Happy 115th Birthday Rachel Carson

Today is the 115th birthday of the author and environmentalist Rachel Carson. The world is literally a better place because she was in it and still feels the loss that she has left.

NAME: Rachel Carson
AKA Rachel Louise Carson
DATE OF BIRTH: 27-May-1907
PLACE OF BIRTH: Springdale, PA
DATE OF DEATH: 14-Apr-1964
PLACE OF DEATH: Silver Spring, MD
CAUSE OF DEATH: Cancer – Breast
REMAINS: Buried, Parklawn Memorial Park, Rockville, MD

Father: Robert Warden Carson (insurance salesman, b. 1864, d. Jul-1935, heart attack)
Mother: Maria Frazier McLean Carson (b. 1869, m. 1887, d. Dec-1958)
Sister: Marian (older, d. Jan-1937, pneumonia)
Brother: Robert McLean Carson (b. circa 1939)
Son: Roger Christie (grandnephew, b. 1952, adopted 1957)

George Westinghouse Science Writing Award 1950
Guggenheim Fellowship 1951
New York Zoological Society Gold Medal 1952 for The Sea Around Us
John Burroughs Medal 1952 for The Sea Around Us
National Book Award for Nonfiction 1952 for The Sea Around Us
National Women’s Hall of Fame 1973
Presidential Medal of Freedom 1980

BEST KNOWN FOR: Rachel Louise Carson was an American marine biologist, author, and conservationist whose influential book Silent Spring and other writings are credited with advancing the global environmental movement.

Rachel Carson studied biology and zoology, and worked for the U.S. Fish and Wildlife Service. Beginning in the 1940s she wrote several books about marine biology, and her 1952 book The Sea Around Us was successful enough to allow her to quit her government job. A new pesticide, dichloro diphenyl trichloroethane (DDT), had been introduced in the early 1940s, and for years Carson chronicled the compound’s adverse effects on marine life, but her 1962 book Silent Spring was the first work to detail the dangers of pesticides and pollution for a large audience. The book explained in literate but layperson’s terms how the chemicals and toxins in DDT and other insecticides such as dieldrin, heptachlor, malathion, and parathion travel through the food chain, contaminate the environment, remain for many years in soils and waters, and accumulate in the human body.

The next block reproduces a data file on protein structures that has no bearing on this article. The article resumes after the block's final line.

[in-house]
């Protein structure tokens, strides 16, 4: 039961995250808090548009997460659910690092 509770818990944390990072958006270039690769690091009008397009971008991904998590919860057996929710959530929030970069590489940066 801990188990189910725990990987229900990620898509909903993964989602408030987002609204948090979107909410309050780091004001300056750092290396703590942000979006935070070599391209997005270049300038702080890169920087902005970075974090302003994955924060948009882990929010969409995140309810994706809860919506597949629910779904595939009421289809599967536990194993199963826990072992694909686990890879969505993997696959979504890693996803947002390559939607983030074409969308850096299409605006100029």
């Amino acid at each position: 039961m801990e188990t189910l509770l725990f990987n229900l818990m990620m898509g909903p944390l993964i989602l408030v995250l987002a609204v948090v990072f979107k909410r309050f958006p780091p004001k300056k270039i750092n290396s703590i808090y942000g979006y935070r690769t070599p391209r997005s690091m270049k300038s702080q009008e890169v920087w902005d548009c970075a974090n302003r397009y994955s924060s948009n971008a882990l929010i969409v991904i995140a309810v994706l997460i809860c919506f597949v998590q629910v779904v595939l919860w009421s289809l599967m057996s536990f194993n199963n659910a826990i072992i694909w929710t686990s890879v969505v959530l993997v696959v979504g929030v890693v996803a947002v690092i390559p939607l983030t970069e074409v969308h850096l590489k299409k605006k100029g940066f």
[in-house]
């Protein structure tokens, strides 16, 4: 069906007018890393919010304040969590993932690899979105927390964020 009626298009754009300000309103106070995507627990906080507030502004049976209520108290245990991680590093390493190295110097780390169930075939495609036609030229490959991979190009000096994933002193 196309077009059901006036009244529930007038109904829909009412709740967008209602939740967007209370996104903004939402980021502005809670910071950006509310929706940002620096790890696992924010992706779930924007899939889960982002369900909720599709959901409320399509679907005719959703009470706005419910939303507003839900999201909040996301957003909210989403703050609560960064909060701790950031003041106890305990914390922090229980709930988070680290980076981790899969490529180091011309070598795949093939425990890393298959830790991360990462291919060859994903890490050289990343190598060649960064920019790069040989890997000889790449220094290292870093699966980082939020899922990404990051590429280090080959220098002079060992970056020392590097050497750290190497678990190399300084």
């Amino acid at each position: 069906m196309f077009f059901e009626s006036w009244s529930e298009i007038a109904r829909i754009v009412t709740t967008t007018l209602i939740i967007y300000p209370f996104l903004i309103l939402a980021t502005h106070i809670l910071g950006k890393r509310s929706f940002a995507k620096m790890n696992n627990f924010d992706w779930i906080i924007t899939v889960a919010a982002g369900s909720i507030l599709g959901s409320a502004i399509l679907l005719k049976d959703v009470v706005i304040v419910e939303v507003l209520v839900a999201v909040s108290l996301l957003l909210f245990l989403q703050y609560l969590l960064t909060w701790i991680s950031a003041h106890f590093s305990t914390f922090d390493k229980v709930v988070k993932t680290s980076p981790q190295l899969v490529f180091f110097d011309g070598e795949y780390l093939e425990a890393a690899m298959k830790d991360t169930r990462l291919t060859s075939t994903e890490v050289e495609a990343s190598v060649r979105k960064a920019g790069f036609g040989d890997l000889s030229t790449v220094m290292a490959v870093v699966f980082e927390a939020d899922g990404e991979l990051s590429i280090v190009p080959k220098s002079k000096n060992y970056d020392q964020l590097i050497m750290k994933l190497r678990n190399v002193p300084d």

Even before it was published the book drew threats of lawsuits and was deemed controversial. In 1963, the anthology series CBS Reports produced an episode about the issues raised in the book, but could find no sponsors to buy commercial time. The pesticide and chemical industries mounted an intense publicity campaign challenging myriad aspects of her book’s science, akin to the tobacco industry’s claims that smoking is safe, or the coal and oil industries’ present-day claims that global climate change is faulty science. She was also smeared as a communist, a lesbian, and an atheist, though the evidence for any of these claims is scant. Contrary to another common misconception, she was not opposed to the use of insecticides and chemicals, only their indiscriminate, widespread use. Neither Carson nor her book called for the complete banning of DDT, and she always maintained that DDT was a vital tool in the fight against malaria.

President John F. Kennedy’s Science Advisory Committee researched and confirmed the science of Silent Spring, and she testified before Congress in 1963, setting the stage for the first legislation regulating pesticides. Carson was battling breast cancer as she wrote the book, and succumbed to the disease in 1964, two years after it became a best-seller. Her book remains popular and influential, and her name was frequently mentioned in the debate leading to establishment of the US Environmental Protection Agency in 1970. She is the namesake of the Rachel Carson National Wildlife Refuge near Wells, Maine.

Author of books:
Under the Sea-Wind: A Naturalist’s Picture of Ocean Life (1941, non-fiction)
The Sea around Us (1951, non-fiction)
The Edge of the Sea (1955, non-fiction)
The Sense of Wonder (1956, non-fiction)
Silent Spring (1962, non-fiction)
The Rocky Coast (1971, non-fiction; posthumous)
Lost Woods: The Discovered Writing of Rachel Carson (1998, non-fiction; posthumous)

Appears on postage stamp:
USA, Scott #1857 (17 cents, issued 28-May-1981)

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